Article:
stakeholders and members of the public. A stepwise lobbying approach could be the most
appropriate strategy to address the majority of individuals. Professional lobbyists who represent
organization and healthcare association could be involved to offer a sense of understanding of
the policy among their members. They would provide insight to legislators and influence them to
vote for the policy in parliament. Grassroots lobbying could assist in creating a network of a
crucial individual through establishing a reliable support system for the policy. It involves
education of grassroots members to create awareness of the importance of this policy and its
impact on healthcare. It is effected through the identification of key leaders within the
organization and the society whose position influence their followers in supporting the policy (Engel, 2018). Ensuring partnership with significant organizations to facilitate financial
background in coordinating advocacy campaigns and mobilizing support from the majority of
stakeholders and public members.
Application of change theory in the practice setting could maintain and sustain the
implementation of strategies. Roger's change theory could be the most applicable in the
integration and implementation of change because it brings about long-term change projects. The
theory could be applied in five stages, that is awareness, interest, evaluation, implementation,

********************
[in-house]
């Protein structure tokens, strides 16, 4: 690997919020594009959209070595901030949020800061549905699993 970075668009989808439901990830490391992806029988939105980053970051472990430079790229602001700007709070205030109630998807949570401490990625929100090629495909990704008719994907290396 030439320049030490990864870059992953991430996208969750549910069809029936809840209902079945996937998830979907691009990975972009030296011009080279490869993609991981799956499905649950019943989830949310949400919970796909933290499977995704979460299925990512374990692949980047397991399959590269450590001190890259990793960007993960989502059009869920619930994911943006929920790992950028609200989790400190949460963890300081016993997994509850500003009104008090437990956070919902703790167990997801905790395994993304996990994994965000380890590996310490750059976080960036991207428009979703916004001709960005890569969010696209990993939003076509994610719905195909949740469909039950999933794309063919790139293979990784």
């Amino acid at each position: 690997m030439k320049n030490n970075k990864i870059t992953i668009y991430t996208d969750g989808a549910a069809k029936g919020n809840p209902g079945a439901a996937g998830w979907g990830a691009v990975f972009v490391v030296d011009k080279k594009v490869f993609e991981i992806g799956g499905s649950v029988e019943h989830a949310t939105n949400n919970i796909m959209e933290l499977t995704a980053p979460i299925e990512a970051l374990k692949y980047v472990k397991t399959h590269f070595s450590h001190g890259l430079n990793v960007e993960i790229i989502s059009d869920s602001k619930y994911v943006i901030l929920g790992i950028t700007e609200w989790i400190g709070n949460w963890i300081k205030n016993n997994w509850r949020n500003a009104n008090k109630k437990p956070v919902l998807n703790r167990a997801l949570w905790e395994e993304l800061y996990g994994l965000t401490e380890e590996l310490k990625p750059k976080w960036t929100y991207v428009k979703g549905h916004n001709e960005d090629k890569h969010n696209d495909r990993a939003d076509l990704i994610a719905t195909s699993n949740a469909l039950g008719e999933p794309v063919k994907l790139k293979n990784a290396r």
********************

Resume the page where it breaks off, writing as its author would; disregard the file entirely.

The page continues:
and adoption. First is to create awareness through educational programs to main stakeholders and
gather support for the anticipated change. Secondly, enhancing the interest by conducting a pilot
demonstration in specific units and minimize resistance. Evaluation of the introduced change
could be done by measuring its impact against the set standards. Implementation could follow
after setting budgetary allocations and purchasing the necessary equipment in support of the new
system. Finally, adoption could come as the last stage in which all stakeholders collectively
participate in embracing and sustaining the change (Batras, Duff, & Smith, 2016).
The organization should conduct an internal and external audit to identify its
competencies, competitive advantages, and business practices. Through the policy, it should
conceptualize its mission and vision to align with anticipated outcomes. The organization could
then clearly define the goals and objectives for addressing the priority problem. Establishment of
an action plan that sets utilization of time and human resources (McMillan, 2018). It should
develop a regular schedule for formal review to ensure the programs operates as intended.
The budgetary allocation should be considered to cover for the purchase, integration and
maintenance of the new system. Through the selected members of the multidisciplinary team,
workshop training would be conducted to equip organizational members with the technical